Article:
The concept of âsolidarityâ has been tarred with McCarthyite smears. But âsolidarityâ is just another way of saying âWeâre all in this together.â Â The Right to Shirk crowd wants to stop that kind of thinking so it can pit state against state and employee against employee, shredding our social fabric for personal gain.
Itâs no accident that the Shirker movement was started by the reactionary white politicians of the Jim Crow South. Back then they were still pining for the days when they could offer some folks the âright to workâ âŚ for nothing.
2. Weâre fighting over a shrinking pie instead of making the pie bigger.
Things are bad. We need millions of jobs â and the jobs we doÂ have donât pay enough.
The graphic whichÂ Business Insider likes to call âthe scariest chart everâ shows how far we are from creating the number of jobs needed to make this countryâs economy grow and thrive again. Â Job growth like that weâve seen recently is always welcome, but itâs not nearly enough to get us out of this ditch. How do we get moving again?
To answer that question we need to know whatâs worked in the past.
3. The real âjob creatorsâ are people with jobs â good jobs.
How did this nation finally escape the after-effects of the Great Depression and begin its greatest decades of economic growth? Government spending Â – on roads, bridges, schools, and other vitally needed services â played a key part.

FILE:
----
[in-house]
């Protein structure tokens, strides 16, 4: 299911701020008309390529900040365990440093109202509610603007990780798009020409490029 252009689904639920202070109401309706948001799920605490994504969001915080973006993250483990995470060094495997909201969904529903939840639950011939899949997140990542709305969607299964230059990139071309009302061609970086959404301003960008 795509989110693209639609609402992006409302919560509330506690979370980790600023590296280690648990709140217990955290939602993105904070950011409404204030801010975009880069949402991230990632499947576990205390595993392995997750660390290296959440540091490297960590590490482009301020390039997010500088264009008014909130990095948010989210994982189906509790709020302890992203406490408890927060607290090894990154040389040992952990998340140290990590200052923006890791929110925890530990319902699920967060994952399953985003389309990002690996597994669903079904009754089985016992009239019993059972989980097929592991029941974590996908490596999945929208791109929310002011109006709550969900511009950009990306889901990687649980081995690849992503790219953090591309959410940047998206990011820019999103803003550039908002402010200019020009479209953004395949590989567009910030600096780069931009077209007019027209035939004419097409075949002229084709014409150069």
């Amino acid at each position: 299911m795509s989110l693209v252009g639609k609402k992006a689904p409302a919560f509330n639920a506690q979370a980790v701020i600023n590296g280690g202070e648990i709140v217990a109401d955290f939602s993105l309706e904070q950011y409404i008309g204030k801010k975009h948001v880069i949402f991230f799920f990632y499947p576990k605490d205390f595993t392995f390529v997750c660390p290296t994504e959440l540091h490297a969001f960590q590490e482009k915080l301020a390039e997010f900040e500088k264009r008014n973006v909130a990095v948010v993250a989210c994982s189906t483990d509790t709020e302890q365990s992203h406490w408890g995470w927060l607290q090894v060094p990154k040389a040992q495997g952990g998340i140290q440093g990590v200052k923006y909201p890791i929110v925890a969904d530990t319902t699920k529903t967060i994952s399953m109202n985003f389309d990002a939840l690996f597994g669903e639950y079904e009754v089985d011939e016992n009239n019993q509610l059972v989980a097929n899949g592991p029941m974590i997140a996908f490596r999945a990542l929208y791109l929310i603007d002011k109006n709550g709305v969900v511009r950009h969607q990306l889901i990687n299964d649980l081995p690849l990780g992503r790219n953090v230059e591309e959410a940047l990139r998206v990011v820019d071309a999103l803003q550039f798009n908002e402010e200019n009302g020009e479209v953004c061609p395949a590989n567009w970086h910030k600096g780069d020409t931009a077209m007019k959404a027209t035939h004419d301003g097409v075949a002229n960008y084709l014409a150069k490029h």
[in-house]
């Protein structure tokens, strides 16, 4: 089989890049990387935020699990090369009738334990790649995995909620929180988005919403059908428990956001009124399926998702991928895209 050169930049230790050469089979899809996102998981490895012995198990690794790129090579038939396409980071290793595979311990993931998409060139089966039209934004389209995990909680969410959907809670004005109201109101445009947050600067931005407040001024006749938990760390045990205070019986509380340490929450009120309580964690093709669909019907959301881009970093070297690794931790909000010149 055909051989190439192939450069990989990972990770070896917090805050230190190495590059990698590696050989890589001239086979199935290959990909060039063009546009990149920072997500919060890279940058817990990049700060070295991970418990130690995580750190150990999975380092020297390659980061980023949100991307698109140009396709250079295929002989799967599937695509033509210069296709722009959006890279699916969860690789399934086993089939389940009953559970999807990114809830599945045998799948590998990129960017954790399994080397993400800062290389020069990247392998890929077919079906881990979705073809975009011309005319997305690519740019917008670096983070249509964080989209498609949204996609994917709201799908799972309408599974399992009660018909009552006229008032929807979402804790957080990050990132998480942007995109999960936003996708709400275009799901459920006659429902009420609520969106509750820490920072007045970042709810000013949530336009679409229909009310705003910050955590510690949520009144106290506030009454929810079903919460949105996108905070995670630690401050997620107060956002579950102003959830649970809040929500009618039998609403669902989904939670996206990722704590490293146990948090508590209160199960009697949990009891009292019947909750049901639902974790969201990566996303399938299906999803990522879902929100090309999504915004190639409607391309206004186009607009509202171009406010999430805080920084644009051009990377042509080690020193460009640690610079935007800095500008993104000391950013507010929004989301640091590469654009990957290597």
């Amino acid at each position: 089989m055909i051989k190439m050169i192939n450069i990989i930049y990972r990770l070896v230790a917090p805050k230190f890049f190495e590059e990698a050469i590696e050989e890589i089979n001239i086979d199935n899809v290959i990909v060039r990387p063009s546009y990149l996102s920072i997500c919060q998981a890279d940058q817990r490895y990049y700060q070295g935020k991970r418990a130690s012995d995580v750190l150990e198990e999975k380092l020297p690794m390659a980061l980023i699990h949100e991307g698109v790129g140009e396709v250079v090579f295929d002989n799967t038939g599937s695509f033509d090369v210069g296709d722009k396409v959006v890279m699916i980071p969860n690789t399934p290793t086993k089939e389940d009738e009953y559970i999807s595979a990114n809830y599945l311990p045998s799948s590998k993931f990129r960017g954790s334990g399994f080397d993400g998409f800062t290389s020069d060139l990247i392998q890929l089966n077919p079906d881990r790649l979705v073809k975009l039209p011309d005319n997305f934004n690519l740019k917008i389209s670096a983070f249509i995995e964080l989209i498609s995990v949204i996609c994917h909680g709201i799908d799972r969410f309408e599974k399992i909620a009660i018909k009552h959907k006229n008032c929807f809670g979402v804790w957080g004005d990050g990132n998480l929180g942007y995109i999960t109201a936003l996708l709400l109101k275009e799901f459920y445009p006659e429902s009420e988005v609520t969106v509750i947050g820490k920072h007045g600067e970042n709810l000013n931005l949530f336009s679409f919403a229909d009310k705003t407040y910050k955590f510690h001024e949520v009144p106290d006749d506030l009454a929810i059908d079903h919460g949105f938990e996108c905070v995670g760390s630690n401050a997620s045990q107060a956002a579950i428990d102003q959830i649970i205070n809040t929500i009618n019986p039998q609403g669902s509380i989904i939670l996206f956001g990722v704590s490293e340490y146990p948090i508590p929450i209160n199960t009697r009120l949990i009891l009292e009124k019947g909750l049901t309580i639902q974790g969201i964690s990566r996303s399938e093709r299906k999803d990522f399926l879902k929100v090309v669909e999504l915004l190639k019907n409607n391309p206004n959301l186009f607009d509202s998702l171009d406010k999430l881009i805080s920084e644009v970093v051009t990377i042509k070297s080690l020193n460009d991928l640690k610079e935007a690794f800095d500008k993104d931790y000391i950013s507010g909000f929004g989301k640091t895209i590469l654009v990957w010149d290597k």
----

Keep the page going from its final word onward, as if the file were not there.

Unions were a crucial part of this process, too. By fighting for higher wages and better benefits, unions ensure that working people have the means to purchase consumer items, housing, and other goods and services. Â Companies have to hire more people to keep up with demand â and the good jobs keep coming.
Thatâs why the Republican Party platform of 1956 boasted that âunions have grown in strength and responsibility, and have increased their membership by 2 millionsâ during Dwight D. Eisenhowerâs first term. Back then Republicans understood that a growing middle class was good for the entire economy. Â That party platform also said that âAmerica does not prosper unless all Americans prosper.â Their rule:Â No shirkers.
But then in those days our economy wasnât dominated by Wall Street megabanks â institutions that donât build or sell anything. And politicians werenât completely in bankersâ pockets back then, because the public wouldnât have tolerated it.
We shouldnât tolerate it now.